Stuart Forster reviews the Conflict, Time, Photography exhibition at the Tate Modern in London, England.
The Tate Modern’s Conflict, Time, Photography exhibition (which ran until 15 March 2015) brought together photographs from conflicts, wars and episodes of armed upheaval around the world and was timed to coincide with a number of other events commemorating the centenary of World War One.
The exhibition featured iconic works such as Don McCullin’s Shell Shocked US Marine, photographed in Hue, Vietnam during 1968, and Toshio Fukada’s The Mushroom Cloud – Less than 20 minutes after the explosion, showing the ominous plume of smoke above Hiroshima, Japan on 6 August 1945.
An emphasis on time
A key aspect of how this exhibition was curated was its emphasis on time. This raised awareness that the passage time can impact how a conflict is regarded and how photographers view their subjects. Innovatively, the works shown were organised according to the period of time since the conflict occurred rather than by theatres of war. This means photos taken a quarter of a century after the fall of Saigon, in Vietnam, and the revolution in Nicaragua were exhibited in close proximity.
I enjoyed seeing reinterpretations of Susan Meiselas’s photo of the ‘Molotov Man’ Pablo Arauz, hurling a Molotov cocktail in Nicaragua during June 1978. The work has been incorporated into graffiti, adverts and posters. It has become an icon.
Viewers were invited to reflect on war’s impact on people and places. The immediate effect of battle can be read in the hollow look on the face of the American marine, photographed by McCullin, gripping the barrel of his M16 rifle. The photo appeared in the first room of the exhibition, themed ‘Moments Later’. The chronological distance from a conflict grows with each gallery. By the eleventh and final room, the photographs examined aspects of wars that took place between 80 and 100 years ago.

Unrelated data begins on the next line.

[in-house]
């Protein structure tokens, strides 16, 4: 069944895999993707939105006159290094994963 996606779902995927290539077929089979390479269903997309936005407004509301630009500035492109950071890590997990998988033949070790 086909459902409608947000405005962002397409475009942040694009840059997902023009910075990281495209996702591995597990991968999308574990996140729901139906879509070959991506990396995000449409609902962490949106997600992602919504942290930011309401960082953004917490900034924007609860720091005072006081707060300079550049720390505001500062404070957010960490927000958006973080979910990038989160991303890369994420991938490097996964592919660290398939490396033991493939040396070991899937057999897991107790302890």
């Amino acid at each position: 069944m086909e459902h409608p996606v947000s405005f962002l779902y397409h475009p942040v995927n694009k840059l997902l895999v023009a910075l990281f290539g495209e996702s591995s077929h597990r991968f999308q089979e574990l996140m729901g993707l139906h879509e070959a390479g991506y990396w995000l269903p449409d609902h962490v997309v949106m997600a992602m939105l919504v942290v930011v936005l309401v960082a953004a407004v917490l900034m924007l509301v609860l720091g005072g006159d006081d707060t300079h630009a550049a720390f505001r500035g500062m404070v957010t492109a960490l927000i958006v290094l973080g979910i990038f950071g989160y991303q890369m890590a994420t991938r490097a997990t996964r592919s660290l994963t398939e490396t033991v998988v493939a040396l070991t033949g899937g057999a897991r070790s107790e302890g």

The legacy of World War Two
The exhibition illustrated how World War Two left legacies in geographically diverse locations. In Wales, during 1993, Nick Waplington photographed cell walls from a prisoner of war camp. In Poland, Jerzy Lewczynski documented scenes from the Wolf’s Lair (Adolf Hitler’s headquarters) in 1960. In Japan Shomei Tomatsu photographed items found in Nagasaki in 1963.
It’s the ideas behind Tomatsu’s photographs that prove so powerful. A close-up of a damaged watch, stopped at the time the atomic bomb detonated, implies much about the weapon’s impact on its wearer and the power of a precise moment of history, 11:02 on 9 August 1945. A print of his photo showing a steel helmet lying on a cracked, concrete floor would be unremarkable if it were not for the fact a skull bone is fused into the supposedly protective headgear that proved ineffective against the infamous weapon with a plutonium core nicknamed Fat Man.
19th-century war photography
A number of the photos on display dated from the 19th century. George N Bernard’s photographs of William T Sherman’s brutal campaign of destruction in the Confederate States of America, published in 1866, depict the effects of an early form of total war. Did the march through Georgia unite a nation or leave a cleft that was still being felt in the USA a century later?
Roger Fenton’s recorded images of ‘The Valley of the Shadow of Death’ at Balaclava in the Crimea. In 1854 the Light Brigade’s charge did not achieve a decisive military victory but they did ride into the national consciousness via the words of Alfred, Lord Tennyson. Two prints are displayed. One shows cannonballs on the road, the other does not. This raises the question of whether the ordnance was cleared or placed for effect and, thus, what constitutes manipulation of a scene of war.
The scale of modern warfare
Sophie Ristelhueber’s series Fait – photographed in the Kuwaiti desert in 1992, months after the end of fighting – shows the scars of the Gulf War on the barren landscape. The series includes aerial photographs and depicts damaged and abandoned vehicles. The sheer scale of the destruction impresses the effects of modern warfare.
This was a powerful exhibition, one that had me reflecting on what I’d seen and how wars affect people and places long after I’d left the Tate Modern.
At times I thought that the lighting within the rooms could have been a touch brighter; that would have made it easier for me to make out details in a number of the photographs. Also, some of the photos in Kikuji Kawada’s 90-photograph installation The Map were difficult to appreciate fully, due to the height at which they were displayed. Otherwise, though, this was an engaging exhibition.
Conflict, Time, Photography went on tour in Germany during the spring and summer of 2015, at the Museum Folkwang in Essen and then the Staatliche Kunstsammlungen Dresden.
The Conflict, Time, Photography exhibition was held in the Eyal Ofer Galleries on the third floor of the Tate Modern (Bankside, London, SE1 9TG; tel: +44 (0) 20 7887 8888).
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